This article, which appears here with minor edits, originally appeared at http://mindsmatter.co.za on the 1st of March 2021 under the title “What if…”.
I wonder what would have happened if we considered dementia to be an “altered state”, reframing it not as a syndrome or an illness, but rather a different way of being in the world. What if there had never been this obsession with the biomedical rhetoric of brain dysfunction or neuro-cognitive impairment? What if people who were forgetting or who saw things that we could not see, who became detached from our way of thinking, or looking at time differently were not considered demented, but rather as living in an altered state of consciousness. What if we honoured them as people who were in touch with their higher Self, or in touch with a world beyond the here and now?
First of all, I think these people would be living a life mostly uninterrupted by fear and anxieties. They would not be labelled as mad or demented, they would not have what we label “behavioural and psychological symptoms of dementia”, nor would they “wander” or “vocalise”. They would be fully integrated into our lives, they would be living in the now, something that most so-called evolved souls long for and spend lots of time and money in spiritual retreats to try and attain. They would sit among us, we would look up at them, and we would treat them with respect and reverence. If they wanted to walk, we would walk with them. We would not play childish games with them to cajole them out of their sense of now, nor would we ask them patronising questions to “test” their cognitive ability.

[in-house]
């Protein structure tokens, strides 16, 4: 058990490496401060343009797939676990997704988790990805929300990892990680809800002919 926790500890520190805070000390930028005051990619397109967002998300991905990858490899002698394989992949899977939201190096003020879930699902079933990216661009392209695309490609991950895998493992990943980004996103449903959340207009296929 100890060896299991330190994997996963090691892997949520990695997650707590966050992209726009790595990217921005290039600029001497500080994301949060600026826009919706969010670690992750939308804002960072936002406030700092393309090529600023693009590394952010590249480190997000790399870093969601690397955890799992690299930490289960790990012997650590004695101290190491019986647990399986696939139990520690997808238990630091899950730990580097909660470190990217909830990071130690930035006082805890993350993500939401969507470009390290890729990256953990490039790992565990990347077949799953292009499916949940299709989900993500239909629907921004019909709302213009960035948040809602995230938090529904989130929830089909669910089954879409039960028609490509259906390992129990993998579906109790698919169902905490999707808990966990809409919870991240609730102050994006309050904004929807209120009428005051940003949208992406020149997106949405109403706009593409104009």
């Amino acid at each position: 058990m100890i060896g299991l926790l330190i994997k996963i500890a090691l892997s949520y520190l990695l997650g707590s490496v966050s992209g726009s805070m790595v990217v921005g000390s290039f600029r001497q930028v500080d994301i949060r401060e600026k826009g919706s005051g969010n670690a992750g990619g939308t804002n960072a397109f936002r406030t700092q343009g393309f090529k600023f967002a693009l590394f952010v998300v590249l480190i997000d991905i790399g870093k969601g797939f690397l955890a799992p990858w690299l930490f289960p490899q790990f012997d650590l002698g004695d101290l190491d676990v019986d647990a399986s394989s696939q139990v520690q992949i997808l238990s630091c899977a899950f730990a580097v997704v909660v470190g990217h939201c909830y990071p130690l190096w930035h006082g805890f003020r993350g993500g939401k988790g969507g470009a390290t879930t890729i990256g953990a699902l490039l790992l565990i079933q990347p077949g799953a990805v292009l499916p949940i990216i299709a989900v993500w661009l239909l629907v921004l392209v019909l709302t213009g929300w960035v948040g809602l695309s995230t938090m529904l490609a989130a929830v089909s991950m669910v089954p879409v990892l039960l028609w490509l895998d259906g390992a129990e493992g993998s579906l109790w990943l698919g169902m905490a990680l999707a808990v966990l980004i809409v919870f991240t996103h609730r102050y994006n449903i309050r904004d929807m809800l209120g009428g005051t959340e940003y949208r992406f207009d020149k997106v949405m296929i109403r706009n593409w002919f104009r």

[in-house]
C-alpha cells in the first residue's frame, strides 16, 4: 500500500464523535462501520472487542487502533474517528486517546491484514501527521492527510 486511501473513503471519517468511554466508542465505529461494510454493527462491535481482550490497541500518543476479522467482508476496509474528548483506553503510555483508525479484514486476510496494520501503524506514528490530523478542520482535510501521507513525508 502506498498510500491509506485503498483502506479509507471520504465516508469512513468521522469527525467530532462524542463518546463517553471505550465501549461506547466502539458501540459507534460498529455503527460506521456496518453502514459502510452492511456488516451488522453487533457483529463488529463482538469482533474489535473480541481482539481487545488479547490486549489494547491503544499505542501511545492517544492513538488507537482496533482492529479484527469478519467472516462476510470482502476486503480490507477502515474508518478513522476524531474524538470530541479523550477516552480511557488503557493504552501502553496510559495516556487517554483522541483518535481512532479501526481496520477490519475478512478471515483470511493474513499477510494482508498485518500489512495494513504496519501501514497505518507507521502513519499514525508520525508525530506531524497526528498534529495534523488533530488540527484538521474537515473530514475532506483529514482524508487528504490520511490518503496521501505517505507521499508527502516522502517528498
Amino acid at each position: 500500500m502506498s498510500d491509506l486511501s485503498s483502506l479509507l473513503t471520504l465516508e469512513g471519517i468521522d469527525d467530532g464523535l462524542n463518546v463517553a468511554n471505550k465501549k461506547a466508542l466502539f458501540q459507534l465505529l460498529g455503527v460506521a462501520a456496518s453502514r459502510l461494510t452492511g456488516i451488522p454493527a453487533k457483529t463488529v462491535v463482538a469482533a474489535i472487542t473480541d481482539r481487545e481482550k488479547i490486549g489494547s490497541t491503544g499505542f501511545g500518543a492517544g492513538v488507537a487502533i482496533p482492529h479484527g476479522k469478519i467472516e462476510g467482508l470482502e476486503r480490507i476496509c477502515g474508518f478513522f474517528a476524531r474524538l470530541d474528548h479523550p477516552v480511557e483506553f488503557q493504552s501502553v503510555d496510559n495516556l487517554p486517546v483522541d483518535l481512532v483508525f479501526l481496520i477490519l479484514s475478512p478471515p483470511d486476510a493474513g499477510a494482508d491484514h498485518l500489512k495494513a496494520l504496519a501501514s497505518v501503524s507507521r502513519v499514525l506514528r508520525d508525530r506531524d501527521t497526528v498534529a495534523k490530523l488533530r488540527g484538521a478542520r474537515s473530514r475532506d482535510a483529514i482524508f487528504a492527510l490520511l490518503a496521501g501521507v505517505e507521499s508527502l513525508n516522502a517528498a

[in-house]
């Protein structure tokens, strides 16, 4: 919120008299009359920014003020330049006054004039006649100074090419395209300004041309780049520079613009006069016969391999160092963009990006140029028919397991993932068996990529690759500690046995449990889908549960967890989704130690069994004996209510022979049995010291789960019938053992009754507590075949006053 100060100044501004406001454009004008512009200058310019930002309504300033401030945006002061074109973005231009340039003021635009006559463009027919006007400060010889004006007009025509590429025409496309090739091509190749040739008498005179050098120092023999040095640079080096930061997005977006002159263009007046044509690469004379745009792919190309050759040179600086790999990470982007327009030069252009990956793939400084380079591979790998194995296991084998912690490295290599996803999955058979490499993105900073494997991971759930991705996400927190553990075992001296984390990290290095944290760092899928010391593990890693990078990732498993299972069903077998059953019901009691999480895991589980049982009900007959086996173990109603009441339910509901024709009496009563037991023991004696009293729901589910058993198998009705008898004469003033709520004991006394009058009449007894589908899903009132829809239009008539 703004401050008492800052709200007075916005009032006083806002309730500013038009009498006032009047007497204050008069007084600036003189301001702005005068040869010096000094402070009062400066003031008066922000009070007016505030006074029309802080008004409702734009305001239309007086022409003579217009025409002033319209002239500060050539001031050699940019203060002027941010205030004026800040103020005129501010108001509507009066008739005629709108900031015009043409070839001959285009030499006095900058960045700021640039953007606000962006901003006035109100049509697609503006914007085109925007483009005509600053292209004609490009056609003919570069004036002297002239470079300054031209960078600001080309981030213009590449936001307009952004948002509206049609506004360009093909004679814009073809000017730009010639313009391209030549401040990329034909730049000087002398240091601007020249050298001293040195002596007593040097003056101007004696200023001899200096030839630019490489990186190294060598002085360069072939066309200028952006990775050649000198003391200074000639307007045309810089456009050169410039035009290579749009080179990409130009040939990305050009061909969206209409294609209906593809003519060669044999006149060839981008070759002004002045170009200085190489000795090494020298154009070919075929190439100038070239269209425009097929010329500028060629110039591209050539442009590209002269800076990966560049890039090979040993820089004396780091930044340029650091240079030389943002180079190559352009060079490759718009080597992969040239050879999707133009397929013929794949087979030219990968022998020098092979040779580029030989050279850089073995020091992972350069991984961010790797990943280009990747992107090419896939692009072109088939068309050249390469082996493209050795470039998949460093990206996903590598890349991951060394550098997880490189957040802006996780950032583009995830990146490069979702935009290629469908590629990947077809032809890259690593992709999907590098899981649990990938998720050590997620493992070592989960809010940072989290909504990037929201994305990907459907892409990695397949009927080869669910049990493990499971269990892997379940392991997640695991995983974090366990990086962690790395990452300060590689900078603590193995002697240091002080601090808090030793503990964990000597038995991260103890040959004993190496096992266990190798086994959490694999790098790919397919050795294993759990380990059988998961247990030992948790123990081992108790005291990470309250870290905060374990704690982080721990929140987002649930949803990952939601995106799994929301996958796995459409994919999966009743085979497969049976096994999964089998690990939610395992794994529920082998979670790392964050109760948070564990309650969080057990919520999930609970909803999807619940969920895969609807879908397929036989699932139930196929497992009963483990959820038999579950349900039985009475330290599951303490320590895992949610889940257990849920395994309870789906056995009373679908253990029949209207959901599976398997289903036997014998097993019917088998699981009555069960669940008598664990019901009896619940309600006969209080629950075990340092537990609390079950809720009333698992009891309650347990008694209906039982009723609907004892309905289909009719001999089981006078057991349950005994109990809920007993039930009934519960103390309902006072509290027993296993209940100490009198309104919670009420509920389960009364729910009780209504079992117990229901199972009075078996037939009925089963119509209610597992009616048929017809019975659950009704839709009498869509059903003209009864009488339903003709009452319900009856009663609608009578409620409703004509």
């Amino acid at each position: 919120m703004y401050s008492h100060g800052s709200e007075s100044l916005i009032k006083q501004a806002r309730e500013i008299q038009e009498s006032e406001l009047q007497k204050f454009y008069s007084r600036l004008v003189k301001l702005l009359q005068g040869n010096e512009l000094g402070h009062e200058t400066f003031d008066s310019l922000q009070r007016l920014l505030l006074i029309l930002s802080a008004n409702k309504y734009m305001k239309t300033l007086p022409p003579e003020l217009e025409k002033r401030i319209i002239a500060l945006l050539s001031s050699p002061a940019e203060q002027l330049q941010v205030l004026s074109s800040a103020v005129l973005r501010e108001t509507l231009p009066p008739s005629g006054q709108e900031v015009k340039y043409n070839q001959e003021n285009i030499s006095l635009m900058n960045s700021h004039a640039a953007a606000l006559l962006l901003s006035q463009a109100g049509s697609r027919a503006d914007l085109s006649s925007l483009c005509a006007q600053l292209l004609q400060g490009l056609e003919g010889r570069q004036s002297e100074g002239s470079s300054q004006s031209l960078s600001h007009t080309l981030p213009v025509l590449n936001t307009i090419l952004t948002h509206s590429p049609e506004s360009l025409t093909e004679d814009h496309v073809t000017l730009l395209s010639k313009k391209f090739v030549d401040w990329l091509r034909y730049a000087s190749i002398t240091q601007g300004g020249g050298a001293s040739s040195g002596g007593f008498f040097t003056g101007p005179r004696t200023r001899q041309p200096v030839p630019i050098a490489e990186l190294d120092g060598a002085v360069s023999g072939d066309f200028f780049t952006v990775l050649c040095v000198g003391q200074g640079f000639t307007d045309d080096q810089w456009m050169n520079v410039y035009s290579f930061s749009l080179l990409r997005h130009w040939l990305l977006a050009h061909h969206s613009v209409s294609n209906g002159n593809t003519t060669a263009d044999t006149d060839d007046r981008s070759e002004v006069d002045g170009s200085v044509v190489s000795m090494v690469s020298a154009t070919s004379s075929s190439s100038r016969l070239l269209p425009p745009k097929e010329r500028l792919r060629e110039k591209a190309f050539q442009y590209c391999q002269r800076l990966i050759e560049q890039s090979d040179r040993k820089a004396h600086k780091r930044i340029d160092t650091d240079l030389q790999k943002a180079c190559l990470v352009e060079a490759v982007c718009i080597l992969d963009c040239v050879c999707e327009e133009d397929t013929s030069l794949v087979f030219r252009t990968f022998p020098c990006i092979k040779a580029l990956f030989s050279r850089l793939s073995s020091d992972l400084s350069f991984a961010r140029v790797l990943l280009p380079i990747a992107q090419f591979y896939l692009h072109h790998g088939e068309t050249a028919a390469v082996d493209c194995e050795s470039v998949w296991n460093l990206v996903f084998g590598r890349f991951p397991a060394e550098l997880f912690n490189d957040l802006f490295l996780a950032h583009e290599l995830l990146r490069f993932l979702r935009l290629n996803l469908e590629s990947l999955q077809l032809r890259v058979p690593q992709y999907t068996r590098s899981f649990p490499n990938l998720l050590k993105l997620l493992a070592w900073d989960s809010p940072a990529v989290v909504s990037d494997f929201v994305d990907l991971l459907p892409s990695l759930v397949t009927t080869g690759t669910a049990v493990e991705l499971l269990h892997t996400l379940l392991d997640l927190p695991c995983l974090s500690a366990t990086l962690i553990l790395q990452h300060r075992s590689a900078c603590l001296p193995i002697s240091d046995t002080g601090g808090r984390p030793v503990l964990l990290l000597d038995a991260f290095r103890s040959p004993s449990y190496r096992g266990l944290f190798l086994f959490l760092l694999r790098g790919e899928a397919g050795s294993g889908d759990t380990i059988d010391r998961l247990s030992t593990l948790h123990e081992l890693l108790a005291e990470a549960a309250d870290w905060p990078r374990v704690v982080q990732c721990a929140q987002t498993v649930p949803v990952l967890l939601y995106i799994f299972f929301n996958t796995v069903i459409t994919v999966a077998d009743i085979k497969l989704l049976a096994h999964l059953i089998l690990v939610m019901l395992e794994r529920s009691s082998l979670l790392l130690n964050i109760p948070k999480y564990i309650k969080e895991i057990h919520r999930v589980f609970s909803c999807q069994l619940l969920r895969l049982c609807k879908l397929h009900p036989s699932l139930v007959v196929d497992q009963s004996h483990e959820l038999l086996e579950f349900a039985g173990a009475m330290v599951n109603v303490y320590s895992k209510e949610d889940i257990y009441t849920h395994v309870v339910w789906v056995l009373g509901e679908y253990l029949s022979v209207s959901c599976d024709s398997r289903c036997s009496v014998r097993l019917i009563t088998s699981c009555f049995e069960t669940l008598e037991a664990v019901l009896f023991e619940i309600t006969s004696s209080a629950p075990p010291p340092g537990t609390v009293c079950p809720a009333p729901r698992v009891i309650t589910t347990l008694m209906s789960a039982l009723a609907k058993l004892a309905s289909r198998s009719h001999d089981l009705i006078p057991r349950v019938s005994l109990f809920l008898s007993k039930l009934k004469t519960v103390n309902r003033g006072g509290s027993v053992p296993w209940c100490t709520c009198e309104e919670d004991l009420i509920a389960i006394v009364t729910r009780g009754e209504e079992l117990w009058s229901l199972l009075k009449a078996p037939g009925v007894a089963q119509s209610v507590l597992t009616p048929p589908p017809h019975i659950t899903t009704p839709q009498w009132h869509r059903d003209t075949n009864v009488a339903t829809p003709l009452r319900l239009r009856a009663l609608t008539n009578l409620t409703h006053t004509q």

For you see, if we do not frame their altered state as a sickness, we would not have to test or assess or screen them, we would simply accept them for who they are, where they are. We will aspire to be like them, we will sit with them to learn from them as learners at the feet of wise people. We will not medicate them or tie them to chairs. If we see them as Elders, wise people who are our teachers, they will be exactly that. We will learn patience, forgiveness, and tolerance. We will want to be in their sacred presence.
Is it not time we start to reconsider “dementia”? Visit our YouTube channel where we further contemplate dementia and the quality of life that older persons desire and deserve.
Rayne Stroebel, GERATEC founder and Managing Director
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